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Sunday, October 30, 2005 


The Mormon Church recognizes divorce.

“In the gospel view, all marriages should be eternal, and divorce should never enter the picture. But since all men—as a result of apostasy and iniquity—are not living (and in their present states cannot live) the full and perfect gospel law, the Lord permits divorce and allows the dissolution of the marriage union.” B.R. McConkie

I guess if we were all perfect, there would be no need for divorce. As long as we remain imperfect, we need divorce.

The divorce rate peaked in the late 70’s (according to a recent “Radio West” show on NPR…). The divorce rate has declined slowly since then, although it is still a prevalent and prominent family issue nationally. There is an erroneous statistic out there that half of all marriages end in divorce. (You can look that one up, because, again, I heard that myth busted on the Diane Rheim show.)

When I was really little, I didn’t know many people at church who got divorces. Little kids don’t often know what goes on in the adult world. Even when divorce was at its peak, there was still a stigma attached socially (not only in our Mormon culture). These days, while we still may hold certain prejudices against our least favorite member of the couple in question, there is less of a social stigma.

I don’t have much personal experience with divorce. My parents have been happily and successfully married for almost 35 years. I have been blessed with a marriage that is ridiculously easy and thoroughly enjoyable (almost to the point of guilt and sometimes embarrassment).

I think that divorce is sad, but sometimes, it’s necessary. Anyone who might have an experience being ostracized or excluded due to their own marital status or the status of their parents is a victim of personal prejudice and not official church policy, and that, too, is sad.

People change. Some people do complete 180’s. You never think it can happen to you, but it happens. You can never MAKE a person live the commandments or love you, but you can make sure that there are certain elements present in your marriage that would up your chances of staying together. If I weren’t so flu-ish I’d list them, but I’m no expert. I’m just lucky.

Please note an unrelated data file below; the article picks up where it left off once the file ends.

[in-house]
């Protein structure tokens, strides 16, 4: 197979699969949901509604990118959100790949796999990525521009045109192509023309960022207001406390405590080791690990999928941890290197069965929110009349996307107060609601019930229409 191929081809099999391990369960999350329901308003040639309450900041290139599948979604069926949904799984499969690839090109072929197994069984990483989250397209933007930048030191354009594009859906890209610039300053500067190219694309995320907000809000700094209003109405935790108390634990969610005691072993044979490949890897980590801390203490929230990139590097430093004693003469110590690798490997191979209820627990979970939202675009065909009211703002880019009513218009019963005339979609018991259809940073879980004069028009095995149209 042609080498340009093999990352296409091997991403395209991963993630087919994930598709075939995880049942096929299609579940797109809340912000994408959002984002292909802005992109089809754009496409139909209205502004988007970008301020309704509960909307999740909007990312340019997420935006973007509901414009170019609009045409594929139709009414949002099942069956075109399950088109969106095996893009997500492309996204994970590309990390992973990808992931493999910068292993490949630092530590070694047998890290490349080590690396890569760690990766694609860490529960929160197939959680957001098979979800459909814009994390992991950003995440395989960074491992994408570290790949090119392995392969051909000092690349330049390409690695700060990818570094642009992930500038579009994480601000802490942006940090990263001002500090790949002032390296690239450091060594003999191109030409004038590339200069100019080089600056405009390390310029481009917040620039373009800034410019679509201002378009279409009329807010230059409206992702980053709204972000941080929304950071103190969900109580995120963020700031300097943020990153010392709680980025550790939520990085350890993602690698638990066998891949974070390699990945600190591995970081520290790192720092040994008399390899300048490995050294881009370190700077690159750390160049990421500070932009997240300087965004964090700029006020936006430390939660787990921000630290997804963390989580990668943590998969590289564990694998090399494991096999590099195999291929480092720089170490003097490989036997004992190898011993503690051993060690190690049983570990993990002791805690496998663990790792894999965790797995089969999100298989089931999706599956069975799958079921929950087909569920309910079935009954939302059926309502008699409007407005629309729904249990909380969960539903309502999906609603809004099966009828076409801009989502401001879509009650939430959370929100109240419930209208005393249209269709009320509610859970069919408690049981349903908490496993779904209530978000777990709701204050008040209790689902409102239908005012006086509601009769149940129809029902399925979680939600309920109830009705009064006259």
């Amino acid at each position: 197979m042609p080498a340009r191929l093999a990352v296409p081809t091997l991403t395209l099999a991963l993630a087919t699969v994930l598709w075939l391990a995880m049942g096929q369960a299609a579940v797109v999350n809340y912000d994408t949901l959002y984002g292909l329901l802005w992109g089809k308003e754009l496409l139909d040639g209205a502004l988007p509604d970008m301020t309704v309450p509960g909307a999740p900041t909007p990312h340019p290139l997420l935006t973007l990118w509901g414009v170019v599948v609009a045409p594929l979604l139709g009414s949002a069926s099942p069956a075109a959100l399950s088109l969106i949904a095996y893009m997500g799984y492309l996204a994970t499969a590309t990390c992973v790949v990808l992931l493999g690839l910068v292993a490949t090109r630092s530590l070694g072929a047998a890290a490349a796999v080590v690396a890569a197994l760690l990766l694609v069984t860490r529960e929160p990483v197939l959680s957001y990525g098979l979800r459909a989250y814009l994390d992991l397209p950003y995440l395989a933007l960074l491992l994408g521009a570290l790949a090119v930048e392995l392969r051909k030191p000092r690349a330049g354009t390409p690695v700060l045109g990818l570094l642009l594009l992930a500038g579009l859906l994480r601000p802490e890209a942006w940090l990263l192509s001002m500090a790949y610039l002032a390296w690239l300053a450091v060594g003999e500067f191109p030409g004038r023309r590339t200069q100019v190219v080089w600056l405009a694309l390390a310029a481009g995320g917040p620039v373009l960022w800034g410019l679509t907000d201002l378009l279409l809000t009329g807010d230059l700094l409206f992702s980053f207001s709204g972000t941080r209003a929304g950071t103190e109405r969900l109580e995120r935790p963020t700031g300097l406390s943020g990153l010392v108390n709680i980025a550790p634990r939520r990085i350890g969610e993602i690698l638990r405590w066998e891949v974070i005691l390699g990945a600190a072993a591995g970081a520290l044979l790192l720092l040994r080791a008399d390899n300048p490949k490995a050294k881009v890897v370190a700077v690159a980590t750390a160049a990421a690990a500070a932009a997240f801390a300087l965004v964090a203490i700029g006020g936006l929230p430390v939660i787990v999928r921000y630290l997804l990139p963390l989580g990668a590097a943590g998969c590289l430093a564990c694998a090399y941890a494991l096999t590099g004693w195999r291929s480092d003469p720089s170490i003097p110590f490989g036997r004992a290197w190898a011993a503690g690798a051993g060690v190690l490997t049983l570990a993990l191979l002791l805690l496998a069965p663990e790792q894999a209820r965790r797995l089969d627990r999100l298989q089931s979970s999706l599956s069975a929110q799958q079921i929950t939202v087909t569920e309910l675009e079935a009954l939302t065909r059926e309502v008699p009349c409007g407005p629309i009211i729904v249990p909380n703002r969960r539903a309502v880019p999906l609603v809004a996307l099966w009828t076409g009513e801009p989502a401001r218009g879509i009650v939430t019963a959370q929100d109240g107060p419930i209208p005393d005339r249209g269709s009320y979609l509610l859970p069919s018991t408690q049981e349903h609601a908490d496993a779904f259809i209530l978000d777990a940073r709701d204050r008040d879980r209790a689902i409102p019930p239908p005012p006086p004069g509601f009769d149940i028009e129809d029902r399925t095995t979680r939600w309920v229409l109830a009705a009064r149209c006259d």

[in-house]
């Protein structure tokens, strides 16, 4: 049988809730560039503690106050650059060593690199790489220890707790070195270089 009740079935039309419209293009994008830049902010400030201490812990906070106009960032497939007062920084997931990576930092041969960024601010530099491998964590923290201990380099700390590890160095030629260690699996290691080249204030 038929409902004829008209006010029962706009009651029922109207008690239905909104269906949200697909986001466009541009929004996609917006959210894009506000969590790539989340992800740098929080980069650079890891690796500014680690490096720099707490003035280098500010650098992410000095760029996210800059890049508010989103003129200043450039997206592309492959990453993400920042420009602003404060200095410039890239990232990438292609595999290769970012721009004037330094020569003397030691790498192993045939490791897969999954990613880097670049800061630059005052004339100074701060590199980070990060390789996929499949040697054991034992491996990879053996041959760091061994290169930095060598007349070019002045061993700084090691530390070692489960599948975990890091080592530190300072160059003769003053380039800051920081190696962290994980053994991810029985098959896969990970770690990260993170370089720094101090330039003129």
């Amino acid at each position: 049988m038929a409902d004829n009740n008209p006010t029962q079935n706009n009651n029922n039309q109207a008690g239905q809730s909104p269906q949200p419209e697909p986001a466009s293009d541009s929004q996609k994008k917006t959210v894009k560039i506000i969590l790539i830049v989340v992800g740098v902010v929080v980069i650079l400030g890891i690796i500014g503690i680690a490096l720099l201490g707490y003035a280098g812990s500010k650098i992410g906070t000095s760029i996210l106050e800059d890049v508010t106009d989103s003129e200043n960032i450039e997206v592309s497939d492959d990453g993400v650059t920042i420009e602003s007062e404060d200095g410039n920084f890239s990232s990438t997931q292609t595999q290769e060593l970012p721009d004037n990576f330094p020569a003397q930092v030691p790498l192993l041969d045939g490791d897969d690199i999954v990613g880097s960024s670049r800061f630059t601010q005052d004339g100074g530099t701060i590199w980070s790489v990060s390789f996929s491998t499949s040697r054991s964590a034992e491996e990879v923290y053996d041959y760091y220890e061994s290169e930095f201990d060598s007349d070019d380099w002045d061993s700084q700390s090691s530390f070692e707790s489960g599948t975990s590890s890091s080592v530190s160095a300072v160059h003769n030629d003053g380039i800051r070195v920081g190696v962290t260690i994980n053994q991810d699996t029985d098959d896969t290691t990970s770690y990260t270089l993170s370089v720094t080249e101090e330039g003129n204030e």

Maybe I'm lucky, but when I got divorced (almost a year ago), I got nothing but support from most Mormon friends and family (except, notably from my parents).

However, even with that support, it really made me think about my level of activity in the church, because it just seemed that so many activities, programs, etc., were so family oriented.

I guess, what I'm saying, is that even with support, divorce is hard on a person, so if you know anyone getting one or having recently gotten one, be nice to them. I really appreciated the people who were willing to help and listen.

I have been divorced for 9 years after being married in the temple for under a year. I have heard every type of reaction from members of the Church regarding my marital status. For several years I defined myself by my divorce and felt my view-point was unalterably influenced by that single factor. Then I stopped telling people and felt like it was a hidden secret only to be displayed for shock value or imparting sage advice. Almost without fail when I tell people I am divorced the first question is "were you married in the temple" because they cannot believe or understand how I could be divorced if the marriage started there. Every individual is entitled to their agency - even in marriage. I made choices, he made choices. I can explain I was the victim in the marriage because he made overt "bad" choices involving drugs, alcohol, possibly other women all initiated only 2-3 months after the temple wedding. But I shouldn't have to justify a difficult time in my life to others. If I could change anything about Mormon culture it would be to have less judgment and more understanding. One does not have to agree with other's choices to be supportive of them through difficulties. Divorce is not contagious. Most divorced members of the church would like nothing more than to find someone with whom they can have an eternal marriage. There are many, many stigmas attached to divorce in the church and whether the person is currently embroiled in it or years away from it, the keys should be love, support and understanding no matter the circumstance.

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This Week's Topic:

  • The Sabbath Day

Various Authors

  • Monday:
    Kaycee opted out of Mormondom 4 years ago. She calls herself agnostic.
  • Tuesday:
    Sarah is not your average Gospel Doctrine Teacher.
  • Wednesday:
    Carrie Ann comes from pioneer stock, and lives in Provo, but is open minded and fair.
  • Thursday:
    Ned Flanders hasn't been to church in a while, but maintains an interest in all things Mormon.
  • Friday:
    John C. is an academic with a sense of humor and a testimony.
  • Saturday:
    JP's not going to church and feeling okay about it.

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